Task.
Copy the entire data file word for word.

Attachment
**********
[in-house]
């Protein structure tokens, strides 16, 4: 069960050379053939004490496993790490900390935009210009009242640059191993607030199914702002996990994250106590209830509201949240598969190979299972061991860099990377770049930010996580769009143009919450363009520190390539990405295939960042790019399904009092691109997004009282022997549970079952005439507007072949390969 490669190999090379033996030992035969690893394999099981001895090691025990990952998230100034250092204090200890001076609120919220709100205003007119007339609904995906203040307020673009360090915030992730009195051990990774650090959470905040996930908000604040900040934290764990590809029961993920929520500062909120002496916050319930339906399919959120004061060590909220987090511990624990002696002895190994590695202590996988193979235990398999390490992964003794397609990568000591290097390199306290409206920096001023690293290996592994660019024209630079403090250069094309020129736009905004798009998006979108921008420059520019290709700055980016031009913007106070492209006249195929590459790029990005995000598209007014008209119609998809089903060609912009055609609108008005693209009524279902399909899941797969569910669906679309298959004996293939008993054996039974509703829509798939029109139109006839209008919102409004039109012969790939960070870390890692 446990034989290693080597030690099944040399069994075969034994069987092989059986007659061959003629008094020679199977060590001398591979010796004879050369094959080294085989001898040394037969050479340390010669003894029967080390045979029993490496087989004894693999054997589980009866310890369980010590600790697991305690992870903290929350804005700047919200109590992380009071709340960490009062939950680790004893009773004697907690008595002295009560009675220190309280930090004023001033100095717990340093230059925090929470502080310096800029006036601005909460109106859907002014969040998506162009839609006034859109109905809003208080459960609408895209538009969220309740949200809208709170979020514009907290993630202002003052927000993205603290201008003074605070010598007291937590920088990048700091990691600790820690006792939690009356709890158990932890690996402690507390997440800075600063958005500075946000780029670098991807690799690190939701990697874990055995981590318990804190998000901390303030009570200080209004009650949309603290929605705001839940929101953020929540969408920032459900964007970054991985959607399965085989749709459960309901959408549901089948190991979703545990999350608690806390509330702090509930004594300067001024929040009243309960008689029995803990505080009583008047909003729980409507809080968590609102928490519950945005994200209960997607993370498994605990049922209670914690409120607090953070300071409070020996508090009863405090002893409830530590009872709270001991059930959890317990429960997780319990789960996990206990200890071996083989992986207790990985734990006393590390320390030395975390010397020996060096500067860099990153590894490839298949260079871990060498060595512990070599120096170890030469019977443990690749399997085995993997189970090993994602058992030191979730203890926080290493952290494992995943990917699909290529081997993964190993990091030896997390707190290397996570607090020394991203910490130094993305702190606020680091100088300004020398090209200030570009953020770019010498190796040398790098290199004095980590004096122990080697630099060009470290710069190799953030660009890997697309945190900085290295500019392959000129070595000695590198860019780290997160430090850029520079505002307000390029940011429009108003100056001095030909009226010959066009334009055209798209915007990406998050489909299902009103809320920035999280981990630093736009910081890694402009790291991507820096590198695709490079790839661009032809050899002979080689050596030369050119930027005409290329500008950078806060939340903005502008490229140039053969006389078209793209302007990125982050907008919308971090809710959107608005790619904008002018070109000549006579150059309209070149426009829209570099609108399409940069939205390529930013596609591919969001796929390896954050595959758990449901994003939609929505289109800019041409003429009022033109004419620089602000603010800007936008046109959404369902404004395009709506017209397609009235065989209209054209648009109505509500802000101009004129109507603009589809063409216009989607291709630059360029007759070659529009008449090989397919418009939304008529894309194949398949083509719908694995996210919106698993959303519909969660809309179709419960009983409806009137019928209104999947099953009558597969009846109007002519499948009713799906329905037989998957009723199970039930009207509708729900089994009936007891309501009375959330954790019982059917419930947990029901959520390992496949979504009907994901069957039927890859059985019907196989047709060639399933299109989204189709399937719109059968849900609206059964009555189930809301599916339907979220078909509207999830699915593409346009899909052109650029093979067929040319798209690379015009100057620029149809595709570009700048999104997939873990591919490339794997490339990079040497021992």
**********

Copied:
[in-house]
């Protein structure tokens, strides 16, 4: 069960050379053939004490496993790490900390935009210009009242640059191993607030199914702002996990994250106590209830509201949240598969190979299972061991860099990377770049930010996580769009143009919450363009520190390539990405295939960042790019399904009092691109997004009282022997549970079952005439507007072949390969 490669190999090379033996030992035969690893394999099981001895090691025990990952998230100034250092204090200890001076609120919220709100205003007119007339609904995906203040307020673009360090915030992730009195051990990774650090959470905040996930908000604040900040934290764990590809029961993920929520500062909120002496916050319930339906399919959120004061060590909220987090511990624990002696002895190994590695202590996988193979235990398999390490992964003794397609990568000591290097390199306290409206920096001023690293290996592994660019024209630079403090250069094309020129736009905004798009998006979108921008420059520019290709700055980016031009913007106070492209006249195929590459790029990005995000598209007014008209119609998809089903060609912009055609609108008005693209009524279902399909899941797969569910669906679309298959004996293939008993054996039974509703829509798939029109139109006839209008919102409004039109012969790939960070870390890692 446990034989290693080597030690099944040399069994075969034994069987092989059986007659061959003629008094020679199977060590001398591979010796004879050369094959080294085989001898040394037969050479340390010669003894029967080390045979029993490496087989004894693999054997589980009866310890369980010590600790697991305690992870903290929350804005700047919200109590992380009071709340960490009062939950680790004893009773004697907690008595002295009560009675220190309280930090004023001033100095717990340093230059925090929470502080310096800029006036601005909460109106859907002014969040998506162009839609006034859109109905809003208080459960609408895209538009969220309740949200809208709170979020514009907290993630202002003052927000993205603290201008003074605070010598007291937590920088990048700091990691600790820690006792939690009356709890158990932890690996402690507390997440800075600063958005500075946000780029670098991807690799690190939701990697874990055995981590318990804190998000901390303030009570200080209004009650949309603290929605705001839940929101953020929540969408920032459900964007970054991985959607399965085989749709459960309901959408549901089948190991979703545990999350608690806390509330702090509930004594300067001024929040009243309960008689029995803990505080009583008047909003729980409507809080968590609102928490519950945005994200209960997607993370498994605990049922209670914690409120607090953070300071409070020996508090009863405090002893409830530590009872709270001991059930959890317990429960997780319990789960996990206990200890071996083989992986207790990985734990006393590390320390030395975390010397020996060096500067860099990153590894490839298949260079871990060498060595512990070599120096170890030469019977443990690749399997085995993997189970090993994602058992030191979730203890926080290493952290494992995943990917699909290529081997993964190993990091030896997390707190290397996570607090020394991203910490130094993305702190606020680091100088300004020398090209200030570009953020770019010498190796040398790098290199004095980590004096122990080697630099060009470290710069190799953030660009890997697309945190900085290295500019392959000129070595000695590198860019780290997160430090850029520079505002307000390029940011429009108003100056001095030909009226010959066009334009055209798209915007990406998050489909299902009103809320920035999280981990630093736009910081890694402009790291991507820096590198695709490079790839661009032809050899002979080689050596030369050119930027005409290329500008950078806060939340903005502008490229140039053969006389078209793209302007990125982050907008919308971090809710959107608005790619904008002018070109000549006579150059309209070149426009829209570099609108399409940069939205390529930013596609591919969001796929390896954050595959758990449901994003939609929505289109800019041409003429009022033109004419620089602000603010800007936008046109959404369902404004395009709506017209397609009235065989209209054209648009109505509500802000101009004129109507603009589809063409216009989607291709630059360029007759070659529009008449090989397919418009939304008529894309194949398949083509719908694995996210919106698993959303519909969660809309179709419960009983409806009137019928209104999947099953009558597969009846109007002519499948009713799906329905037989998957009723199970039930009207509708729900089994009936007891309501009375959330954790019982059917419930947990029901959520390992496949979504009907994901069957039927890859059985019907196989047709060639399933299109989204189709399937719109059968849900609206059964009555189930809301599916339907979220078909509207999830699915593409346009899909052109650029093979067929040319798209690379015009100057620029149809595709570009700048999104997939873990591919490339794997490339990079040497021992």